If someone were to ask me where I thought the first traffic signal was put to use in the U.S., I have to say that Salt Lake City wouldn't make my list even if I was given 10 or 15 guesses.

But apparently, Utah is laying claim to putting into operation the first functioning traffic signal in the U.S.

According to folks at the Utah Dept. of Transportation (UDOT), the invention of the traffic light came about 100 years ago and it belongs to Lester Wire, a police officer in Salt Lake City who they said had grown troubled by the congestion and danger developing from traffic at one of the city's busier intersections.

The Salt Lake City Tribune reports that Wire’s invention looked like a large birdhouse with lights dipped in green and red paint and placed into circular holes on each side. It was manually operated, with a police officer standing next to the signal mounted on a 10-foot pole. During peak times, the policeman’s job was to flick a switch to change it from red to green.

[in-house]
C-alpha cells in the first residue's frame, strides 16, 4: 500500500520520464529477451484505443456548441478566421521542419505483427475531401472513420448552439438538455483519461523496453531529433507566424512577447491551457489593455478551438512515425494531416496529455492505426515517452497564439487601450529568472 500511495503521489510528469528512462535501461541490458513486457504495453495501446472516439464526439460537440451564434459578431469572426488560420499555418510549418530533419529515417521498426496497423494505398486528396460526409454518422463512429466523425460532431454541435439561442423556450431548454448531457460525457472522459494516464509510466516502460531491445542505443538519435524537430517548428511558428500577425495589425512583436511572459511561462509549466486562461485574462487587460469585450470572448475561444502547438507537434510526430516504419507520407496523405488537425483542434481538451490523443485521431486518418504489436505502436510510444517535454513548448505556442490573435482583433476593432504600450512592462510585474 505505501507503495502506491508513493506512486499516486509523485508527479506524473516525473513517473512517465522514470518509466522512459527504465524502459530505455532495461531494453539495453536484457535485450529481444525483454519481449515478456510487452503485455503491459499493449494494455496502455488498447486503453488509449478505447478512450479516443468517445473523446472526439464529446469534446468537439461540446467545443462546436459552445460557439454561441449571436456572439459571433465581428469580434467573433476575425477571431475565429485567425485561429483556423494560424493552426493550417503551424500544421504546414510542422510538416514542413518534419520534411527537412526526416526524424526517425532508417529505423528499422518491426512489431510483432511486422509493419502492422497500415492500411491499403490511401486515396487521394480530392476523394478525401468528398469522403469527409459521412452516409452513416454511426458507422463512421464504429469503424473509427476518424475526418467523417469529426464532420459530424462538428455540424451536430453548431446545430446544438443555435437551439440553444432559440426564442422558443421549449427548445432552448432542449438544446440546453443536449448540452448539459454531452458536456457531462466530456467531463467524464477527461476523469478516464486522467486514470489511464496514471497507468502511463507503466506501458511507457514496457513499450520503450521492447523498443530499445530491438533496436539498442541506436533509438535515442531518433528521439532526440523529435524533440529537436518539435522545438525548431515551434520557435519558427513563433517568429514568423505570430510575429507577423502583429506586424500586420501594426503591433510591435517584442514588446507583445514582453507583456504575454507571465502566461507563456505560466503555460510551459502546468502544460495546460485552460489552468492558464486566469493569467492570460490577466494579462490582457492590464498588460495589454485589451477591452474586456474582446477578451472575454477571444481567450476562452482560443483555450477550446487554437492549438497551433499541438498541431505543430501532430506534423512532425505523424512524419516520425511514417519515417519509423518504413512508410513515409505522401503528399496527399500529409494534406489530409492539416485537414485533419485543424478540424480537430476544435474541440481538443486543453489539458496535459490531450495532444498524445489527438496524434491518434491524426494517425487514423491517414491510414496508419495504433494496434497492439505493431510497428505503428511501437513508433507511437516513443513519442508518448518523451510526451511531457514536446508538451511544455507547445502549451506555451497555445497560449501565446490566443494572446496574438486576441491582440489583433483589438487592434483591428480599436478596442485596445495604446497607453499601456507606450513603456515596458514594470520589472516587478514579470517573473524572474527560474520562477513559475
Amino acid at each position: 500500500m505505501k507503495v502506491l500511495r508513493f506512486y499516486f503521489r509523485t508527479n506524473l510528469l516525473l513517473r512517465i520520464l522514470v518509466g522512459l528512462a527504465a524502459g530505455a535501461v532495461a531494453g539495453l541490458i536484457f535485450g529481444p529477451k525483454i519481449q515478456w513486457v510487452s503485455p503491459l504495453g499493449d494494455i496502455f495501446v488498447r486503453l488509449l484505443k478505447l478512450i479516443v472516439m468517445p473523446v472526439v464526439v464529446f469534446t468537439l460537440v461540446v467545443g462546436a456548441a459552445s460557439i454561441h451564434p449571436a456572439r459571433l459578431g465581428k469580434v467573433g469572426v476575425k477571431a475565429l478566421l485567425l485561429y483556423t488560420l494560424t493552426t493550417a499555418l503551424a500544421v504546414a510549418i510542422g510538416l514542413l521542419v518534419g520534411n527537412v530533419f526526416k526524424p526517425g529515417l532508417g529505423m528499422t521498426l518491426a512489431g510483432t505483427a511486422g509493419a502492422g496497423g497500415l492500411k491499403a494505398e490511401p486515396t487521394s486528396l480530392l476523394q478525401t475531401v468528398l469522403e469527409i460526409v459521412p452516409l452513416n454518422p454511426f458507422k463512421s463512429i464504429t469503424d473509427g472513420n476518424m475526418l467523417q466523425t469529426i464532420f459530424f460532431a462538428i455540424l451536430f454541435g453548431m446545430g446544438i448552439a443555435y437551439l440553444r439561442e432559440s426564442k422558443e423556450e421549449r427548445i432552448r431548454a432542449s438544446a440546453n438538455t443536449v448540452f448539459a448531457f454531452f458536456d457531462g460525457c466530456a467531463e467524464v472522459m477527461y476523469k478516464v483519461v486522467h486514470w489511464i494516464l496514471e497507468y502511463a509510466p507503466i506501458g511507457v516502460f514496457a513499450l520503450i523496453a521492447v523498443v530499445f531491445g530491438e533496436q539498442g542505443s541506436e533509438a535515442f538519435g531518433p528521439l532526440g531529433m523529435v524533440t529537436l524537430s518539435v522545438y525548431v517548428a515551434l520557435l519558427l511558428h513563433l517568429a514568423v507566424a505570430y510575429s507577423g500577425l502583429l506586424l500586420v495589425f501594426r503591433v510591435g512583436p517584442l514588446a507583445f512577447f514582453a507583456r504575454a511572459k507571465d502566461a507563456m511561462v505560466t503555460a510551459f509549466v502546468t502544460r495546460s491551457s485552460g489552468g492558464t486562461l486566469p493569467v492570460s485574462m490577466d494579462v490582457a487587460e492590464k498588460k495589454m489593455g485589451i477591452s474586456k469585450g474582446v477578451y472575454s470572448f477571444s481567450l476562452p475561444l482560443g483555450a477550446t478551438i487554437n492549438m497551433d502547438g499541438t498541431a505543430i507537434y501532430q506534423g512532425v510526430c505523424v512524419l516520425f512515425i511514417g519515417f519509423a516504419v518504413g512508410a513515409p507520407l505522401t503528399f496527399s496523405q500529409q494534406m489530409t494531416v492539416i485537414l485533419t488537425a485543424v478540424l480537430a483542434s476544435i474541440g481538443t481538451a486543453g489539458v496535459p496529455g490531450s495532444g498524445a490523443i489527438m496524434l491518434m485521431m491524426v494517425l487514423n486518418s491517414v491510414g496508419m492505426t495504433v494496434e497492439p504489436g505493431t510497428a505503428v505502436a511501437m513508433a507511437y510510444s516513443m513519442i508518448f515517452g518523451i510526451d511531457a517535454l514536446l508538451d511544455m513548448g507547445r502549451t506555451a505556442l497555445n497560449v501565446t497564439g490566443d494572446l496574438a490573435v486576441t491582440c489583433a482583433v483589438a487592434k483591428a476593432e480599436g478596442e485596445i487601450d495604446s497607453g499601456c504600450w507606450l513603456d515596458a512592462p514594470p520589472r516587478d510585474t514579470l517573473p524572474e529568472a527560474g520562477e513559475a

UDOT Executive Director John Njord said the invention changed motor vehicle history.

"We can imagine what life would be like without signals at all," Njord said. "It’s not a pretty picture to imagine." But Njord acknowledged that, while they believe Wire’s traffic signal in 1912 was the first, he didn’t get the patent for creating the technology.

That patent instead went to James Hoge, who saw his traffic-light invention installed in Cleveland in 1914. A cruder version featuring two semaphore arms directing traffic to stop is believed to have debuted in London in 1868.

Lisa Miller, UDOT spokeswoman, said they think that Wire got drafted and served in World War I and was unable to see the patent process through. "People laughed when they first saw it," Miller said. "They thought it was confusing."

Njord said Wire’s influence is seen everywhere today and he thinks he’d be amazed at what his invention had spawned

"From a converted birdhouse on Main Street in Salt Lake City, the traffic signal can now be found throughout the world," he said. "Even in the most remote locations."